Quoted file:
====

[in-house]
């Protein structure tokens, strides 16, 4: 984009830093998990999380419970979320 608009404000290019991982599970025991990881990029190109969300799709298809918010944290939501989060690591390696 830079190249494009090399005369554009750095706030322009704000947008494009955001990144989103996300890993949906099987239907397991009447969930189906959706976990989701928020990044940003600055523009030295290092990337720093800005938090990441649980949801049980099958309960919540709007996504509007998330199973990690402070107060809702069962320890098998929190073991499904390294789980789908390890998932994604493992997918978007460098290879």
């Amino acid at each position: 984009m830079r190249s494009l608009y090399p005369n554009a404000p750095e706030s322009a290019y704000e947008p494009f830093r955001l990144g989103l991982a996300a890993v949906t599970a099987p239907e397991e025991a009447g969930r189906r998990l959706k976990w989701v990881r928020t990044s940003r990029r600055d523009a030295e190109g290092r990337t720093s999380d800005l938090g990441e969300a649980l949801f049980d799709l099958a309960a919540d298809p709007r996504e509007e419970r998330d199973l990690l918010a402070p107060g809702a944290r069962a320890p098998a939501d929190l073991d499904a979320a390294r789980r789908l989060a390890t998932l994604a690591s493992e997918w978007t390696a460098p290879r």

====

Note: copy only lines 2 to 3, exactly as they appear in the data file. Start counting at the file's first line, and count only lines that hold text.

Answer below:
């Protein structure tokens, strides 16, 4: 984009830093998990999380419970979320 608009404000290019991982599970025991990881990029190109969300799709298809918010944290939501989060690591390696 830079190249494009090399005369554009750095706030322009704000947008494009955001990144989103996300890993949906099987239907397991009447969930189906959706976990989701928020990044940003600055523009030295290092990337720093800005938090990441649980949801049980099958309960919540709007996504509007998330199973990690402070107060809702069962320890098998929190073991499904390294789980789908390890998932994604493992997918978007460098290879």
């Amino acid at each position: 984009m830079r190249s494009l608009y090399p005369n554009a404000p750095e706030s322009a290019y704000e947008p494009f830093r955001l990144g989103l991982a996300a890993v949906t599970a099987p239907e397991e025991a009447g969930r189906r998990l959706k976990w989701v990881r928020t990044s940003r990029r600055d523009a030295e190109g290092r990337t720093s999380d800005l938090g990441e969300a649980l949801f049980d799709l099958a309960a919540d298809p709007r996504e509007e419970r998330d199973l990690l918010a402070p107060g809702a944290r069962a320890p098998a939501d929190l073991d499904a979320a390294r789980r789908l989060a390890t998932l994604a690591s493992e997918w978007t390696a460098p290879r």